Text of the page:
Dakota Zoo takes steps to vaccinate snow leopards against coronavirus
BISMARCK, N.D. (KFYR) - Zoos across the country have seen outbreaks of COVID-19 in animals. Last week, 11 African lions tested positive and showed symptoms for the virus at the Denver Zoo, as did three tigers at the San Diego Zoo.
Nearly 80 zoos across the U.S. are looking to immunize some animals with a coronavirus vaccine developed by veterinary pharmaceutical company Zoetis. Now at Bismarck’s Dakota Zoo, some animals could be in line to get the shot.
Several orders of animals are susceptible to coronavirus like carnivoras (including big cats) and primates. Some snow leopards have died from the disease.
“Snow leopards are highly endangered. We’re one of the few breeding facilities in the country. We currently have two males. Two young males from this year. It was our first litter born at the zoo. It was pretty exciting for us. So, we certainly don’t want some disease like COVID to mess that up,” said Terry Lincoln, Bismarck Zoo director.
The zoo has taken extra safety measures since the pandemic began.
“Early on we moved back our primate guard rails to create a little bit more space, a little bit more distance,” added Lincoln.
Now, they’ve applied to have Dakota zoo’s snow leopards vaccinated.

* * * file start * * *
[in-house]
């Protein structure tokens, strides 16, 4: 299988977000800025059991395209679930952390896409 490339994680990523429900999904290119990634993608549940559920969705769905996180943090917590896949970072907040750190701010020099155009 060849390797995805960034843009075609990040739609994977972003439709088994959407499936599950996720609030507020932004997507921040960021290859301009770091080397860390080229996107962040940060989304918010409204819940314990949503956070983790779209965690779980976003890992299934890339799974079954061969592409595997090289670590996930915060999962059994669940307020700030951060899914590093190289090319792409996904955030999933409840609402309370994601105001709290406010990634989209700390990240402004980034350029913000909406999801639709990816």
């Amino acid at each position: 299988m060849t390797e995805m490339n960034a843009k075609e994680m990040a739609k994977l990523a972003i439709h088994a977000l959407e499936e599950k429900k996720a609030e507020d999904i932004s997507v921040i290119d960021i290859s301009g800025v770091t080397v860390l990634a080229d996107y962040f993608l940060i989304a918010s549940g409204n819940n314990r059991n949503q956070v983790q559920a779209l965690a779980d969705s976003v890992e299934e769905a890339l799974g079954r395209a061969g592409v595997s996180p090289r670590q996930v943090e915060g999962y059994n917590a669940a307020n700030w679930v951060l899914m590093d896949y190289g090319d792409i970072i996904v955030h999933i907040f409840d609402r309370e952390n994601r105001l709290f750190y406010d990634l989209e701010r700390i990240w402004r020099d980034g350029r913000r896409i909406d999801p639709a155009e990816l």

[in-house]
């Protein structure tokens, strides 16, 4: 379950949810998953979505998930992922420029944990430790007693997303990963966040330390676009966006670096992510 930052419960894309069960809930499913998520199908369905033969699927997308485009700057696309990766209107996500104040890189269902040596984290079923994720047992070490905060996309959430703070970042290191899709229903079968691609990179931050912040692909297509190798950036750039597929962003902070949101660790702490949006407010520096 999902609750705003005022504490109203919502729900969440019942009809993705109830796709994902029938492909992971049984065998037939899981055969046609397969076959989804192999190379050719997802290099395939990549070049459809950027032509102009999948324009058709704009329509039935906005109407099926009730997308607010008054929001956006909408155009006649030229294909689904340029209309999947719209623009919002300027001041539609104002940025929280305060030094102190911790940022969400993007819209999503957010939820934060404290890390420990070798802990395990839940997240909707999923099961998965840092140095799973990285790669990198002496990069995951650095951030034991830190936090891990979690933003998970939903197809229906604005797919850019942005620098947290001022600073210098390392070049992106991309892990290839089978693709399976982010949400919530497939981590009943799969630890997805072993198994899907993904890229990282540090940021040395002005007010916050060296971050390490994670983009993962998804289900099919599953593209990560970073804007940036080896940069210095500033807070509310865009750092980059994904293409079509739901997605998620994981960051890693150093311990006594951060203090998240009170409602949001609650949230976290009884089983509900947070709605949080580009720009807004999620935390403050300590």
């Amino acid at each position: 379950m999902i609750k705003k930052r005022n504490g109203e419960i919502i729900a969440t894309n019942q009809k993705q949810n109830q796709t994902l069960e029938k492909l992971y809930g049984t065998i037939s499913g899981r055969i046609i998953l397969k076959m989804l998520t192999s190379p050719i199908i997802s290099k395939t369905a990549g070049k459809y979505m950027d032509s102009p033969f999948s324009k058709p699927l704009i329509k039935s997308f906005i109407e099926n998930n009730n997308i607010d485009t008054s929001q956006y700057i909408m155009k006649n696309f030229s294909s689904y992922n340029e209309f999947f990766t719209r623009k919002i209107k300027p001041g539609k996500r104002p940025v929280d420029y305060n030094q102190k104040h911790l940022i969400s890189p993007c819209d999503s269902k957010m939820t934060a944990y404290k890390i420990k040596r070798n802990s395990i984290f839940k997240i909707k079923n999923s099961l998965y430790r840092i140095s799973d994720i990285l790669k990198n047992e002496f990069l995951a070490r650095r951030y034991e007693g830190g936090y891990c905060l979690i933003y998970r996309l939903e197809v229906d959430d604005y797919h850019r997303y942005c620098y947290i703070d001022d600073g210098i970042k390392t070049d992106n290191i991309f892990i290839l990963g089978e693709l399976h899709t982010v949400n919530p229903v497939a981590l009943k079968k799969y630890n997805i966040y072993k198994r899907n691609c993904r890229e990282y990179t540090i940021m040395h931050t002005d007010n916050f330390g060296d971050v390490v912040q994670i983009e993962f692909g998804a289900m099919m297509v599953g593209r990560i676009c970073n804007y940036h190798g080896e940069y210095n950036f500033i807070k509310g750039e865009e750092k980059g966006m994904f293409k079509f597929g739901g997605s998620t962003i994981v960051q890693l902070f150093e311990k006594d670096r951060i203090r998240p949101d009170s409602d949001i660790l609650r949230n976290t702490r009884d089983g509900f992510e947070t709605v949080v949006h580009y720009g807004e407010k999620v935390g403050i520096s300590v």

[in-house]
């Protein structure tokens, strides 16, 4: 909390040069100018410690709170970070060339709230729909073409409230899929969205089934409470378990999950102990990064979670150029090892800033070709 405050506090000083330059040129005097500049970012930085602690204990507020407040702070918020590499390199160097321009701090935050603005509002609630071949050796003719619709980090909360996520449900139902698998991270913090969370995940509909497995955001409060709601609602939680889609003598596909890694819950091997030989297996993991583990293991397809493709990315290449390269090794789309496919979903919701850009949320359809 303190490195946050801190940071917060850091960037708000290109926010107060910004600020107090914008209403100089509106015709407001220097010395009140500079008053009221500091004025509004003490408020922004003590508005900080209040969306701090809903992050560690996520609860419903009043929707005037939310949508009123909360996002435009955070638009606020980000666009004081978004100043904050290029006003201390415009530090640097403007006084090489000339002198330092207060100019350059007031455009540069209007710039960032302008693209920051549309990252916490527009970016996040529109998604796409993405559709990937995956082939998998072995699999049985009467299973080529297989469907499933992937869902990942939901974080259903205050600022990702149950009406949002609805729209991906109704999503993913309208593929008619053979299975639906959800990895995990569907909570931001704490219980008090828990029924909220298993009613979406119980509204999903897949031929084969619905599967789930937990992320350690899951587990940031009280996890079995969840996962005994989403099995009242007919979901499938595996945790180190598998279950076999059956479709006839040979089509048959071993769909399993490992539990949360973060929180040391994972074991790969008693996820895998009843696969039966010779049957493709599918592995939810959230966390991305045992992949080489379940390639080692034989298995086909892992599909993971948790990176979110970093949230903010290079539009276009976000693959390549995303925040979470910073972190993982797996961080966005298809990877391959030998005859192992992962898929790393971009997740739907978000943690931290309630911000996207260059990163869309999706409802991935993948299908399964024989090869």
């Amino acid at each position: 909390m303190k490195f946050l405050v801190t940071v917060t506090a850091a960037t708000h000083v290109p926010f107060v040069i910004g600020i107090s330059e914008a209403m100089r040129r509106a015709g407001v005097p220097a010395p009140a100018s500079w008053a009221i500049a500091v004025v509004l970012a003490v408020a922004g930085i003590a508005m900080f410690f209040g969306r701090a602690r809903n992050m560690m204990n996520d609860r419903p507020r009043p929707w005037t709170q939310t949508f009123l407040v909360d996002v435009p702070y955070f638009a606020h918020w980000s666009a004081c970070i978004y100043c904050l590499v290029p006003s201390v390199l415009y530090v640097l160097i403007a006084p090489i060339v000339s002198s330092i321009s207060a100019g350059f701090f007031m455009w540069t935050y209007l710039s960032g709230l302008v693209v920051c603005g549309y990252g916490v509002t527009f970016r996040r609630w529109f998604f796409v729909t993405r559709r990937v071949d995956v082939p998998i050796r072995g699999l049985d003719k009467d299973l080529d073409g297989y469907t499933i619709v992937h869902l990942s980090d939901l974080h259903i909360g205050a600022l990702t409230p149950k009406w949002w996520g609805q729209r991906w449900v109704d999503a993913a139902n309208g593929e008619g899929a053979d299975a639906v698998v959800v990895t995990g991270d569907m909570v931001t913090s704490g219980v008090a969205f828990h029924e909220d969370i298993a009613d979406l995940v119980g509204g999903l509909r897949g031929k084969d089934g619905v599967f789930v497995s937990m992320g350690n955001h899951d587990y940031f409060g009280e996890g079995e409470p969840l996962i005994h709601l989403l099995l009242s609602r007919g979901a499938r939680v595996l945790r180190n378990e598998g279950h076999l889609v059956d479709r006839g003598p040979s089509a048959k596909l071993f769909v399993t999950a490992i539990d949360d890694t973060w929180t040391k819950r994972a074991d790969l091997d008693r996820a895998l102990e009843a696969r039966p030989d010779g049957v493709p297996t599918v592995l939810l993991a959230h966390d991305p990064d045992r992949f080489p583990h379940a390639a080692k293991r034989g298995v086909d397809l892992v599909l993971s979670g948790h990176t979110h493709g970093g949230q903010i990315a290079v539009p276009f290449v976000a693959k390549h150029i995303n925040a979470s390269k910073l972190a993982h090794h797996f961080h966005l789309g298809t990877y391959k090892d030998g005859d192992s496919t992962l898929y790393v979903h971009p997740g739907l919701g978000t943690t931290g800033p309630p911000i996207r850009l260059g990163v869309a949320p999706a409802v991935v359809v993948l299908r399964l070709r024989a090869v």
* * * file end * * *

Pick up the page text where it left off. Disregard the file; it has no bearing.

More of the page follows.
“We’re watching and adapting as science tells us we should,” said Lincoln.
Vaccinating these cats will take some time, as the zoo still needs approval from the state veterinarian.
“We assess the disease risk in that species and any risk of the product that is known, and then balance that with the potential risk of not giving the vaccination, or what the loss could be,” said Dr. Beth Carlson, deputy state veterinarian with the Animal Health Division of the ND Department of Agriculture and the State Board of Animal Health.
Keepers move through the zoo regularly delivering medical care to animals, which they say takes creativity and a food-based bribe. The plan for the snow leopards is simple:
“They turn sideways. Then as one person gives them tidbits, another will casually and calmly vaccinate them,” said Lincoln.
Keepers say they are waiting for expert direction to make a plan to vaccinate other animals.
Animal coronavirus vaccines have been around since the 1950′s which gave research on the latest animal COVID-19 vaccine a running start.
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